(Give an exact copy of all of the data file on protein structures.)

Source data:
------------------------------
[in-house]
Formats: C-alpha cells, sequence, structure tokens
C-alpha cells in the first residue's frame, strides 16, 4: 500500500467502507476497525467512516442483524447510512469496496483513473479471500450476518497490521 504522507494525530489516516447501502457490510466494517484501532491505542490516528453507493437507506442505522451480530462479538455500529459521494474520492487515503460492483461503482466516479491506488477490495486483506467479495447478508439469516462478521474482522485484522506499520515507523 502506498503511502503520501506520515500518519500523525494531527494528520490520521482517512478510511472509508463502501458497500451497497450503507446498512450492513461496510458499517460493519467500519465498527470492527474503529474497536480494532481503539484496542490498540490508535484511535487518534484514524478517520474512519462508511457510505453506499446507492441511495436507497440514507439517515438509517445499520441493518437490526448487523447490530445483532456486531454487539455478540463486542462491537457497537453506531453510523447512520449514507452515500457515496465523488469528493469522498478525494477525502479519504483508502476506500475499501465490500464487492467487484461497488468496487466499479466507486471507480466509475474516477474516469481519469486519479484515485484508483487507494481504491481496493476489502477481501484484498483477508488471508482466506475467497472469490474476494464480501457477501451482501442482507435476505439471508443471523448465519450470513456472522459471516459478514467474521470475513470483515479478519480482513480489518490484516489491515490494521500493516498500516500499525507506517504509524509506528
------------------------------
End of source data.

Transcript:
[in-house]
Formats: C-alpha cells, sequence, structure tokens
C-alpha cells in the first residue's frame, strides 16, 4: 500500500467502507476497525467512516442483524447510512469496496483513473479471500450476518497490521 504522507494525530489516516447501502457490510466494517484501532491505542490516528453507493437507506442505522451480530462479538455500529459521494474520492487515503460492483461503482466516479491506488477490495486483506467479495447478508439469516462478521474482522485484522506499520515507523 502506498503511502503520501506520515500518519500523525494531527494528520490520521482517512478510511472509508463502501458497500451497497450503507446498512450492513461496510458499517460493519467500519465498527470492527474503529474497536480494532481503539484496542490498540490508535484511535487518534484514524478517520474512519462508511457510505453506499446507492441511495436507497440514507439517515438509517445499520441493518437490526448487523447490530445483532456486531454487539455478540463486542462491537457497537453506531453510523447512520449514507452515500457515496465523488469528493469522498478525494477525502479519504483508502476506500475499501465490500464487492467487484461497488468496487466499479466507486471507480466509475474516477474516469481519469486519479484515485484508483487507494481504491481496493476489502477481501484484498483477508488471508482466506475467497472469490474476494464480501457477501451482501442482507435476505439471508443471523448465519450470513456472522459471516459478514467474521470475513470483515479478519480482513480489518490484516489491515490494521500493516498500516500499525507506517504509524509506528